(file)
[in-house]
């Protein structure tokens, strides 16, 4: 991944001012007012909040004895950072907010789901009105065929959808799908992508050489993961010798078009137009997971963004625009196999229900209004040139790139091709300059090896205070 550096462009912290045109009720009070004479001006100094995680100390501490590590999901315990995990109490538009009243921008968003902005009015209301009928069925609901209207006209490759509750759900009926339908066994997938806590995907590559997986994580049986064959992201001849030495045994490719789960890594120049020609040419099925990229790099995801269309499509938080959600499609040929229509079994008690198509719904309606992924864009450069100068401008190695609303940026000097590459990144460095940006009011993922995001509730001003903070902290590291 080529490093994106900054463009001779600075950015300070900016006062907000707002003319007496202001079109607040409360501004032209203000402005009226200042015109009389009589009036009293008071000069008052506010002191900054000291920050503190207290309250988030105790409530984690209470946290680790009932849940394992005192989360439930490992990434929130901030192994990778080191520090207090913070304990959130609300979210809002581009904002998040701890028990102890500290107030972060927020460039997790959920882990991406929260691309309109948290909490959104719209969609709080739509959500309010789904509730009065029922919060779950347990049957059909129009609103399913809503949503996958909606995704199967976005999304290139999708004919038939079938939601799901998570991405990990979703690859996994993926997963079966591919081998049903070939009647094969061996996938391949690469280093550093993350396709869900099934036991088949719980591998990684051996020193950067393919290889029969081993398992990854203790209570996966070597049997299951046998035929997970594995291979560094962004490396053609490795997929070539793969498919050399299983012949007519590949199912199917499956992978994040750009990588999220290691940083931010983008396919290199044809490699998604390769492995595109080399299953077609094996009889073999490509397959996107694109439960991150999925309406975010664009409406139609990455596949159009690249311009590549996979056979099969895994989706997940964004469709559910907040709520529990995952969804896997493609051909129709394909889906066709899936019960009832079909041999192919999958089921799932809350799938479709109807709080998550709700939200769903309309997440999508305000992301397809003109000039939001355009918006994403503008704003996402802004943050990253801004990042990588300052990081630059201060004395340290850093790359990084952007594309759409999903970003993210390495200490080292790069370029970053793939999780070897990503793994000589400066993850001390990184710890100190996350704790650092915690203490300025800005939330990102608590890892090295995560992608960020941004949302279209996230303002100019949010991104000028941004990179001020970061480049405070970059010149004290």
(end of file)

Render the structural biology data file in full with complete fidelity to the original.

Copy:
[in-house]
């Protein structure tokens, strides 16, 4: 991944001012007012909040004895950072907010789901009105065929959808799908992508050489993961010798078009137009997971963004625009196999229900209004040139790139091709300059090896205070 550096462009912290045109009720009070004479001006100094995680100390501490590590999901315990995990109490538009009243921008968003902005009015209301009928069925609901209207006209490759509750759900009926339908066994997938806590995907590559997986994580049986064959992201001849030495045994490719789960890594120049020609040419099925990229790099995801269309499509938080959600499609040929229509079994008690198509719904309606992924864009450069100068401008190695609303940026000097590459990144460095940006009011993922995001509730001003903070902290590291 080529490093994106900054463009001779600075950015300070900016006062907000707002003319007496202001079109607040409360501004032209203000402005009226200042015109009389009589009036009293008071000069008052506010002191900054000291920050503190207290309250988030105790409530984690209470946290680790009932849940394992005192989360439930490992990434929130901030192994990778080191520090207090913070304990959130609300979210809002581009904002998040701890028990102890500290107030972060927020460039997790959920882990991406929260691309309109948290909490959104719209969609709080739509959500309010789904509730009065029922919060779950347990049957059909129009609103399913809503949503996958909606995704199967976005999304290139999708004919038939079938939601799901998570991405990990979703690859996994993926997963079966591919081998049903070939009647094969061996996938391949690469280093550093993350396709869900099934036991088949719980591998990684051996020193950067393919290889029969081993398992990854203790209570996966070597049997299951046998035929997970594995291979560094962004490396053609490795997929070539793969498919050399299983012949007519590949199912199917499956992978994040750009990588999220290691940083931010983008396919290199044809490699998604390769492995595109080399299953077609094996009889073999490509397959996107694109439960991150999925309406975010664009409406139609990455596949159009690249311009590549996979056979099969895994989706997940964004469709559910907040709520529990995952969804896997493609051909129709394909889906066709899936019960009832079909041999192919999958089921799932809350799938479709109807709080998550709700939200769903309309997440999508305000992301397809003109000039939001355009918006994403503008704003996402802004943050990253801004990042990588300052990081630059201060004395340290850093790359990084952007594309759409999903970003993210390495200490080292790069370029970053793939999780070897990503793994000589400066993850001390990184710890100190996350704790650092915690203490300025800005939330990102608590890892090295995560992608960020941004949302279209996230303002100019949010991104000028941004990179001020970061480049405070970059010149004290």